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ADDRESS OF HIS HOLINESS BENEDICT XVI
TO H.E. Mr. PIO BOSCO TIKOISUVA
NEW AMBASSADOR OF THE REPUBLIC OF THE FIJI ISLANDS
TO THE HOLY SEE

Clementine Hall
Thursday, 18 December 2008

 

Your Excellency,

I am pleased to welcome you to the Vatican and to accept the Letters accrediting you as Ambassador Extraordinary and Plenipotentiary of the Republic of the Fiji Islands to the Holy See. I would like to express my gratitude for the good wishes that you bring from President Ratu Josefa Iloilo and Prime Minister Frank Bainimarama. Please convey my greetings to each of them and assure them of my continued prayers for all the people of the Fiji Islands.

The Holy See is always encouraged to see signs of progress towards greater peace and stability, and hopes very much that the steps being taken towards re-establishing a democratically elected form of government in Fiji, drawing on the talents and energies of all the inhabitants, will bear fruit. Indeed, one of the key principles of the Christian view of social and political organization is the virtue of solidarity, through which the different elements of society work together to achieve the common good of all, thereby producing what my predecessor Pope Paul VI so beautifully described as a “civilization of love” (Homily for the close of the Holy Year 1975). For this reason the Church values the democratic system, as one which gives a voice to all the different sectors of society and encourages shared responsibility. It remains the case, however, that “the moral well-being of the world can never be guaranteed simply through structures alone, however good they are” (Spe Salvi, 24): democracy on its own is not enough, unless it is guided and enlightened by values rooted in the truth about the human person (cf. Centesimus Annus, 46).

It is here that the Holy See’s diplomatic relations with States can make an important contribution to the common good. While governments take responsibility forthe political ordering of the State, the Church unceasingly proclaims her vision of the God-given dignity and rights of the human person. It is on this basis that she urges political leaders to ensure that all their people can live in peace and freedom, without fear of discrimination or injustice of any kind. She urges civil authorities to guarantee the most fundamental of all rights, namely the right to life from the moment of conception until natural death. Following on from this is the right to live in a united family and a moral environment conducive to personal growth, the right to seek and know the truth through education, the right to work and to enjoy the fruits of one’s labour, the right to establish a family and rear children responsibly. The synthesis of all these rights is found in religious freedom, understood as “the right to live in the truth of one’s faith and in conformity with one’s transcendent dignity as a person” (Centesimus Annus, 47).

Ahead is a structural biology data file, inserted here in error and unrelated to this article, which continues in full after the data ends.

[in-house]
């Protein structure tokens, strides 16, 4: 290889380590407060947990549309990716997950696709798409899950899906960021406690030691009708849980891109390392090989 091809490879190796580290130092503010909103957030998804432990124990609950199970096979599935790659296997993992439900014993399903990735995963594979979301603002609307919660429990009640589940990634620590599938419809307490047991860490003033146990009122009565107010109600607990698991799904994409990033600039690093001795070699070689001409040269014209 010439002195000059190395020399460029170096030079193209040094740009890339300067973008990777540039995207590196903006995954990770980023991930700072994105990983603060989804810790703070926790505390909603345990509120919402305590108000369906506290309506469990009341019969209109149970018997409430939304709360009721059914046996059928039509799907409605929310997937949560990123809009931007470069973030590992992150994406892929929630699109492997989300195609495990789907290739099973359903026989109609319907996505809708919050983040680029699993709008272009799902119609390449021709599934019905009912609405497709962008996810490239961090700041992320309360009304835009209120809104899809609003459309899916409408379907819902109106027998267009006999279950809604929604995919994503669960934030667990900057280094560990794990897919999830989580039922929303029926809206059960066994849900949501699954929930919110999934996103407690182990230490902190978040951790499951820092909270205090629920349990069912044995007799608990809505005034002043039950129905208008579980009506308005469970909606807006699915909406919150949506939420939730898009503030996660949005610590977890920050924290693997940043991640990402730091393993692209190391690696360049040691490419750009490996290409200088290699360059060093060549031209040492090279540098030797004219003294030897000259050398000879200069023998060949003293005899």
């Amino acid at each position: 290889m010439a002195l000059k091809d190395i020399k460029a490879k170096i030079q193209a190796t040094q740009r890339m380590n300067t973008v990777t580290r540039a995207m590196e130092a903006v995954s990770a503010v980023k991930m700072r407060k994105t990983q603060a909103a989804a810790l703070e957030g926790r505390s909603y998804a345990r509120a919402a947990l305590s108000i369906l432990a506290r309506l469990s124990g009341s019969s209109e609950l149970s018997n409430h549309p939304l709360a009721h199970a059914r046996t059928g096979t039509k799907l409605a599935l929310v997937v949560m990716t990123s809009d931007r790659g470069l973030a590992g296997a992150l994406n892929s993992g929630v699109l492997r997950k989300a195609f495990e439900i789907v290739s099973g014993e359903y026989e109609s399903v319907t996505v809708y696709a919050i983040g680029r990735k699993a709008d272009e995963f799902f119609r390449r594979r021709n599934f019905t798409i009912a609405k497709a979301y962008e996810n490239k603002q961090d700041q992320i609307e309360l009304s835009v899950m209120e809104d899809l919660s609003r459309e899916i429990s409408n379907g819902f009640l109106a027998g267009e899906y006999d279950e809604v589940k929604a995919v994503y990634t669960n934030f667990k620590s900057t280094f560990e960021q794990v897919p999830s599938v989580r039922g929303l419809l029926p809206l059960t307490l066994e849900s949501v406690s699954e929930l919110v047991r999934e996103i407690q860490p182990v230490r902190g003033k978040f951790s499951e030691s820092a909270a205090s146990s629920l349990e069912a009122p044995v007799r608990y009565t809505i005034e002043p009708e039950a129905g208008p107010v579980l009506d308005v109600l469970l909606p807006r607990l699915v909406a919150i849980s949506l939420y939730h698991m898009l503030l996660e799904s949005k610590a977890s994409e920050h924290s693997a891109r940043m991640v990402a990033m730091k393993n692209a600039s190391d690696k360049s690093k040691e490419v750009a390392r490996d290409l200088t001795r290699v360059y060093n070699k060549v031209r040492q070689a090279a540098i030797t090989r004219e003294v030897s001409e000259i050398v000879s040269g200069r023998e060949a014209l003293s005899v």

The Catholic community in Fiji is eager to play its part in promoting the respect due to the human person, especially through commitment to education and charitable activity. Indeed, the proper formation of the young and the service of the needy is integral to the Church’s mission in the world, and both are key elements in her contribution to the common good of society. Owing to the presence of Christians from different traditions, as well as members of other religions, Fiji provides fertile ground for the development of ecumenical initiatives and inter-religious dialogue. The Catholic Church is pleased to contribute her expertise in these areas, and to cooperate with all men and women of good will so as to offer a common witness to the values that must underpin a “civilization of love”. In particular, it behoves those who worship God to champion the cause of the poor, the lowly and the defenceless, those who have always been recognized as especially close to him.

Mr Ambassador, as you know, the Pacific region faces many challenges at this time, not least the effects of climate change, especially on island populations, and the need to preserve natural resources. The beauty of God’s creation is especially evident to those who live in the South Pacific. It is my earnest hope that through regional and global cooperation, agreement can be reached on “a model of sustainable development capable of ensuring the well-being of all while respecting environmental balances” (Message for the 2008 World Day of Peace, 7). In this way, future generations of Pacific islanders will still be able to enjoy the wonders of God’s creative genius and to live in true peace and harmony with nature.

Your Excellency, in offering my best wishes for the success of your mission, I would like to assure you that the various departments of the Roman Curia are ready to provide help and support in the fulfilment of your duties. Upon Your Excellency, your family and all the people of the Republic of the Fiji Islands, I cordially invoke God’s abundant blessings.

 

Copyright 2008 - Libreria Editrice Vaticana

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